E.F. Schumacher vs. Liberal Technocrats on Third World Development
Techocratic liberals, in their analysis of American economic history, have tended to assume that large enterprises possess inherent efficiencies, and that such “economies of scale” explain their growth. Interestingly, their assumptions are mirrored even by some Austrians, who seem to think that capital-intensiveness (or “roundabout” production methods) involve unlimited, or almost unlimited efficiencies.
E. F. Schumacher effectively demolished similar assumptions by technocratic liberals in the context of Third World development. He cited the argument of Kaldor and others that
The amount of available capital is given. Now, you may concentrate it on a small number of highly capitalised workplaces, or you may spread it thinly over a large number of cheap workplaces. If you do the latter, you obtain less total output than if you do the former.
He went on to quote directly Kaldor’s assertion that “research has shown that the most modern machinery produces much more output per unit of capital invested than less sophisticated machinery which employs more people.” And since the amount of capital is assumed to be fixed, this quantity sets “the limits on wages employment in any country at any given time.” Kaldor’s argument continues, at length:
If we can employ only a limited number of people in wage labour, then let us employ them in the most productive way, so that they make the biggest possible contribution to the national output, because that will also give the quickest rate of economic growth. You should not go deliberately out of your way to reduce productivity in order to reduce the amount of capital per worker. This seems to me nonsense because you may find that by increasing capital per worker tenfold you increase the output per worker twentyfold. There is no question from every point of view of the superiority of the latest and more capitalistic technologies. [Industrialisation in Developing Countries, edited by Ronald Robinson (Cambridge University Overseas Study Committee, Cambridge, 1965), quoted in Small is Beautiful, p. 182]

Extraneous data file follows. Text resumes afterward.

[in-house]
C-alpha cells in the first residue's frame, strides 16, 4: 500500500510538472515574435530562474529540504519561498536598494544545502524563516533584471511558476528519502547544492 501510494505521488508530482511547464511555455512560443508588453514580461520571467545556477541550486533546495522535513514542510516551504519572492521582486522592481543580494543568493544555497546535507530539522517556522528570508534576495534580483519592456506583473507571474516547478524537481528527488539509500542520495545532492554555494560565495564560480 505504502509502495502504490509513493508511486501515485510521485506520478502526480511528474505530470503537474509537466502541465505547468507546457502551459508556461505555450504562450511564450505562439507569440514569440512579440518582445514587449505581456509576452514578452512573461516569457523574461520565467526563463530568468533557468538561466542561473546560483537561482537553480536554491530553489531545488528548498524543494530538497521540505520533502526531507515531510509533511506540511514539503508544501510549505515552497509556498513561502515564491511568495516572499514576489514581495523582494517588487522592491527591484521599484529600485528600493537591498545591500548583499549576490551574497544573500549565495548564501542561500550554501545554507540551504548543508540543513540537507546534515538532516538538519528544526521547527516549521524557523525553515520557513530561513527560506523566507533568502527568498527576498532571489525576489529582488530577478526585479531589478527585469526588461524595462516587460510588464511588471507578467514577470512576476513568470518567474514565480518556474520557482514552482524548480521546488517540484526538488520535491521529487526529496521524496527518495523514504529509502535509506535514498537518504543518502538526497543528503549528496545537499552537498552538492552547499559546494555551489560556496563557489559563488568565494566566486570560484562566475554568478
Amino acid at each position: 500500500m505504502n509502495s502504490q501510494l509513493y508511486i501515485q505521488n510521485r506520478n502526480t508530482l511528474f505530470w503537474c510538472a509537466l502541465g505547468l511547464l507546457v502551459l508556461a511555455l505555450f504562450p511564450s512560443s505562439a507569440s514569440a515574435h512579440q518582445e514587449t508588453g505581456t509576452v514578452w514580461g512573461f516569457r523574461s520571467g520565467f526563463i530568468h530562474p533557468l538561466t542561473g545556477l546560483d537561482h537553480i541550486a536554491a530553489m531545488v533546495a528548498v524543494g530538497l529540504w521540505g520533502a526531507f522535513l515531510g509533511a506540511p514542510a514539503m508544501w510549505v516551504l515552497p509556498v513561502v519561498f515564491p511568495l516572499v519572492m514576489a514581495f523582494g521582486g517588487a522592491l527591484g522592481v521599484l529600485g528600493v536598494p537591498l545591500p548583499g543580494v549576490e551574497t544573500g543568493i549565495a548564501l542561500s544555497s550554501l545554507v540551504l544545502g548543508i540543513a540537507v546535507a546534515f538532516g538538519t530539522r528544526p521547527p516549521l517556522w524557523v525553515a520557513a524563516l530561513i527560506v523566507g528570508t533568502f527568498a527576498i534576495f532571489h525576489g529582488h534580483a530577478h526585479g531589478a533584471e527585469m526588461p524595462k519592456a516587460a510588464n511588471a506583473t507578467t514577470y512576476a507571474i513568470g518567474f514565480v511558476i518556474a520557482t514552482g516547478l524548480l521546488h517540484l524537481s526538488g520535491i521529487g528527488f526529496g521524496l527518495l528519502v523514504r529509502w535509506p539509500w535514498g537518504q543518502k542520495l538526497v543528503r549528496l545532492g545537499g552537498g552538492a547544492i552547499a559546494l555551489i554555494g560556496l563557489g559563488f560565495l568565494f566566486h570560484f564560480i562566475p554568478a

Notice, right off, Kaldor’s implicit assumption that capital is to be invested in “wage labor,” rather than (say) making self-employment or small-scale cooperative production more efficient. And notice his assumption that “we” are employing “them.” Needless to say, even the most “liberal” of technocratic liberals views the recent centuries’ history of primitive accumulation and top-down industrialization from the standpoint of the victor. The standpoint of “liberal” development economists is essentially that of the old colonial powers: Third World countries are seen mainly as sources of raw materials and other export goods, rather than in terms of domestic production for the internal market. [Schumacher, Small is Beautiful, p. 216]
Schumacher administered a well-deserved intellectual beating to Kaldor, pointing out that the quantity of available capital was not in fact static, and that bringing unemployed labor into productive use, even in labor-intensive forms of production, would increase the total pool of income from which investment capital might be saved.
The output of an idle man is nil, whereas the output of even a poorly equipped man can be a positive contribution, and this contribution can be to “capital” as well as to “wages goods.” [Ibid., pp. 182–83]
The question is whether investment capital is to be obtained through the traditional method of “primitive accumulation”--i.e., robbing the laboring classes of their small property and squeezing them dry--or by enabling labor to keep its full output, and cooperatively pool its own surplus income as an investment fund to increase its standard of living over time.
Schumacher also argued that the ratio of output to capital investment was irrelevant in itself, unless one addressed the most effective ratio of capital to labor in the context of large quantities of unused labor. The ratio of output to labor might be maximized with production methods that resulted in a less than optimum ratio of output to capital investment. The goal is not the maximum return on capital investment, but to enable labor to produce the maximum possible output to support itself. [Ibid., pp. 182–84] In fact, the goal of capital investment, from the capitalist’s point of view, it not necessarily to increase the return per unit of capital, but to substitute capital for labor power even when the total output is not thereby increased. The substitution of capital-intensive for labor intensive forms of production is often aimed, not at any abstract criterion of “efficiency,” but at reducing the employer’s dependence on wage labor. [Ibid, p. 183]